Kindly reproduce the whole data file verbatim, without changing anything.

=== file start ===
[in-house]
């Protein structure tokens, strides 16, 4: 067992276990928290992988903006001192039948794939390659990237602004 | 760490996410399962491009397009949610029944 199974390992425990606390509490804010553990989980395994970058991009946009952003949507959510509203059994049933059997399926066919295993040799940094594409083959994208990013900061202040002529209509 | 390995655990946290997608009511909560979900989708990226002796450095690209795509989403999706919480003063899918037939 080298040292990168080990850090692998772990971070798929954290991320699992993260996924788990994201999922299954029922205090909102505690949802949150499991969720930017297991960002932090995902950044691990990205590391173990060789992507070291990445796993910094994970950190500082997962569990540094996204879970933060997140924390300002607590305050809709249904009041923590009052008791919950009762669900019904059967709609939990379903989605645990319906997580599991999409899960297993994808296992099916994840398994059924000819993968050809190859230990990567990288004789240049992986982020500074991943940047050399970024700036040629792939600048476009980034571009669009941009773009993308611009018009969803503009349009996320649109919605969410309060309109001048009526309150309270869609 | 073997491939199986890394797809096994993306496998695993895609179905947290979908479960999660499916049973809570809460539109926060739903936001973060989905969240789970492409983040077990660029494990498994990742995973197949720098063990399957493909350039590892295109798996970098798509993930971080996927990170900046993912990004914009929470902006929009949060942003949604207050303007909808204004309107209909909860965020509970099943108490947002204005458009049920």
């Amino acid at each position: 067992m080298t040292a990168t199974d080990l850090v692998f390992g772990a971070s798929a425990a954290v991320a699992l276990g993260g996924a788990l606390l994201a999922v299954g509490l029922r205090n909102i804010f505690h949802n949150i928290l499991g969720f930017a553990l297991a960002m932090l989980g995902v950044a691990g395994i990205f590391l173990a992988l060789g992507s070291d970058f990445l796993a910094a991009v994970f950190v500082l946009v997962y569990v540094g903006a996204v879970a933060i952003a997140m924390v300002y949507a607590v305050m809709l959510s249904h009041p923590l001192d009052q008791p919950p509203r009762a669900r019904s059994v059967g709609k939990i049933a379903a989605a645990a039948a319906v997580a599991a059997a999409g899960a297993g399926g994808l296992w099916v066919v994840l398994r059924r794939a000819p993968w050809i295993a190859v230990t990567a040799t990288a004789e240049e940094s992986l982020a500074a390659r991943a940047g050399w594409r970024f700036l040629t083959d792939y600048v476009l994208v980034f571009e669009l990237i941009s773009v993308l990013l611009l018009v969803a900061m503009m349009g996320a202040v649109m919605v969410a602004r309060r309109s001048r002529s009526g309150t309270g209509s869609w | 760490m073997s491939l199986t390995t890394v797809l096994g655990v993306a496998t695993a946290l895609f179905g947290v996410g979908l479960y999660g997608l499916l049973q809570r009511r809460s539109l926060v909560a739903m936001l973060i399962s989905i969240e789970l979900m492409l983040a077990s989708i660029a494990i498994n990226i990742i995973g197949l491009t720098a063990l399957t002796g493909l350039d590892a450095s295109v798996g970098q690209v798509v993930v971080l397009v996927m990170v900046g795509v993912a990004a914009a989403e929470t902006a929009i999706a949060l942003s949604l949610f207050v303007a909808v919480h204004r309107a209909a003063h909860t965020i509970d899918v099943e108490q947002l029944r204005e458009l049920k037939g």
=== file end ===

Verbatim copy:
[in-house]
């Protein structure tokens, strides 16, 4: 067992276990928290992988903006001192039948794939390659990237602004 | 760490996410399962491009397009949610029944 199974390992425990606390509490804010553990989980395994970058991009946009952003949507959510509203059994049933059997399926066919295993040799940094594409083959994208990013900061202040002529209509 | 390995655990946290997608009511909560979900989708990226002796450095690209795509989403999706919480003063899918037939 080298040292990168080990850090692998772990971070798929954290991320699992993260996924788990994201999922299954029922205090909102505690949802949150499991969720930017297991960002932090995902950044691990990205590391173990060789992507070291990445796993910094994970950190500082997962569990540094996204879970933060997140924390300002607590305050809709249904009041923590009052008791919950009762669900019904059967709609939990379903989605645990319906997580599991999409899960297993994808296992099916994840398994059924000819993968050809190859230990990567990288004789240049992986982020500074991943940047050399970024700036040629792939600048476009980034571009669009941009773009993308611009018009969803503009349009996320649109919605969410309060309109001048009526309150309270869609 | 073997491939199986890394797809096994993306496998695993895609179905947290979908479960999660499916049973809570809460539109926060739903936001973060989905969240789970492409983040077990660029494990498994990742995973197949720098063990399957493909350039590892295109798996970098798509993930971080996927990170900046993912990004914009929470902006929009949060942003949604207050303007909808204004309107209909909860965020509970099943108490947002204005458009049920």
């Amino acid at each position: 067992m080298t040292a990168t199974d080990l850090v692998f390992g772990a971070s798929a425990a954290v991320a699992l276990g993260g996924a788990l606390l994201a999922v299954g509490l029922r205090n909102i804010f505690h949802n949150i928290l499991g969720f930017a553990l297991a960002m932090l989980g995902v950044a691990g395994i990205f590391l173990a992988l060789g992507s070291d970058f990445l796993a910094a991009v994970f950190v500082l946009v997962y569990v540094g903006a996204v879970a933060i952003a997140m924390v300002y949507a607590v305050m809709l959510s249904h009041p923590l001192d009052q008791p919950p509203r009762a669900r019904s059994v059967g709609k939990i049933a379903a989605a645990a039948a319906v997580a599991a059997a999409g899960a297993g399926g994808l296992w099916v066919v994840l398994r059924r794939a000819p993968w050809i295993a190859v230990t990567a040799t990288a004789e240049e940094s992986l982020a500074a390659r991943a940047g050399w594409r970024f700036l040629t083959d792939y600048v476009l994208v980034f571009e669009l990237i941009s773009v993308l990013l611009l018009v969803a900061m503009m349009g996320a202040v649109m919605v969410a602004r309060r309109s001048r002529s009526g309150t309270g209509s869609w | 760490m073997s491939l199986t390995t890394v797809l096994g655990v993306a496998t695993a946290l895609f179905g947290v996410g979908l479960y999660g997608l499916l049973q809570r009511r809460s539109l926060v909560a739903m936001l973060i399962s989905i969240e789970l979900m492409l983040a077990s989708i660029a494990i498994n990226i990742i995973g197949l491009t720098a063990l399957t002796g493909l350039d590892a450095s295109v798996g970098q690209v798509v993930v971080l397009v996927m990170v900046g795509v993912a990004a914009a989403e929470t902006a929009i999706a949060l942003s949604l949610f207050v303007a909808v919480h204004r309107a209909a003063h909860t965020i509970d899918v099943e108490q947002l029944r204005e458009l049920k037939g």